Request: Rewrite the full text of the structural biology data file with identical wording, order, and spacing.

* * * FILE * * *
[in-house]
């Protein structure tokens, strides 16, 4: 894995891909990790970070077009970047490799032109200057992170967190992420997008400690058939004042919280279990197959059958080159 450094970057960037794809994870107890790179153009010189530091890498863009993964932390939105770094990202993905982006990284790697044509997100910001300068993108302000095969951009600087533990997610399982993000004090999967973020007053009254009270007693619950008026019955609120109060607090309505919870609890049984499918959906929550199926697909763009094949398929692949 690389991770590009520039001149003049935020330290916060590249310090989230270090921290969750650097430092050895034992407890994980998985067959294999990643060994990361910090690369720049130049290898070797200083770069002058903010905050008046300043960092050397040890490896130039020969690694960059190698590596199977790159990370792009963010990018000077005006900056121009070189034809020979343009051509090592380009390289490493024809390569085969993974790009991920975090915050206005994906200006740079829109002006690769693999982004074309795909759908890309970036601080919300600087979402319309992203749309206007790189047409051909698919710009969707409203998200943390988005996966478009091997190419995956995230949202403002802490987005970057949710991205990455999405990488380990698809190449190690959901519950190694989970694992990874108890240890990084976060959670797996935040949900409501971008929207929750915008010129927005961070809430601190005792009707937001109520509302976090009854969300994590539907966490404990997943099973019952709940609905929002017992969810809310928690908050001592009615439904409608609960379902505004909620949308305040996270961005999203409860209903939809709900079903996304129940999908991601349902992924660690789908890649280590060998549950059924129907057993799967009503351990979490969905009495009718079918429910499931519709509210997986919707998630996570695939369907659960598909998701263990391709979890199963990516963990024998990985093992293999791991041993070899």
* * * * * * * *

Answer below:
[in-house]
């Protein structure tokens, strides 16, 4: 894995891909990790970070077009970047490799032109200057992170967190992420997008400690058939004042919280279990197959059958080159 450094970057960037794809994870107890790179153009010189530091890498863009993964932390939105770094990202993905982006990284790697044509997100910001300068993108302000095969951009600087533990997610399982993000004090999967973020007053009254009270007693619950008026019955609120109060607090309505919870609890049984499918959906929550199926697909763009094949398929692949 690389991770590009520039001149003049935020330290916060590249310090989230270090921290969750650097430092050895034992407890994980998985067959294999990643060994990361910090690369720049130049290898070797200083770069002058903010905050008046300043960092050397040890490896130039020969690694960059190698590596199977790159990370792009963010990018000077005006900056121009070189034809020979343009051509090592380009390289490493024809390569085969993974790009991920975090915050206005994906200006740079829109002006690769693999982004074309795909759908890309970036601080919300600087979402319309992203749309206007790189047409051909698919710009969707409203998200943390988005996966478009091997190419995956995230949202403002802490987005970057949710991205990455999405990488380990698809190449190690959901519950190694989970694992990874108890240890990084976060959670797996935040949900409501971008929207929750915008010129927005961070809430601190005792009707937001109520509302976090009854969300994590539907966490404990997943099973019952709940609905929002017992969810809310928690908050001592009615439904409608609960379902505004909620949308305040996270961005999203409860209903939809709900079903996304129940999908991601349902992924660690789908890649280590060998549950059924129907057993799967009503351990979490969905009495009718079918429910499931519709509210997986919707998630996570695939369907659960598909998701263990391709979890199963990516963990024998990985093992293999791991041993070899």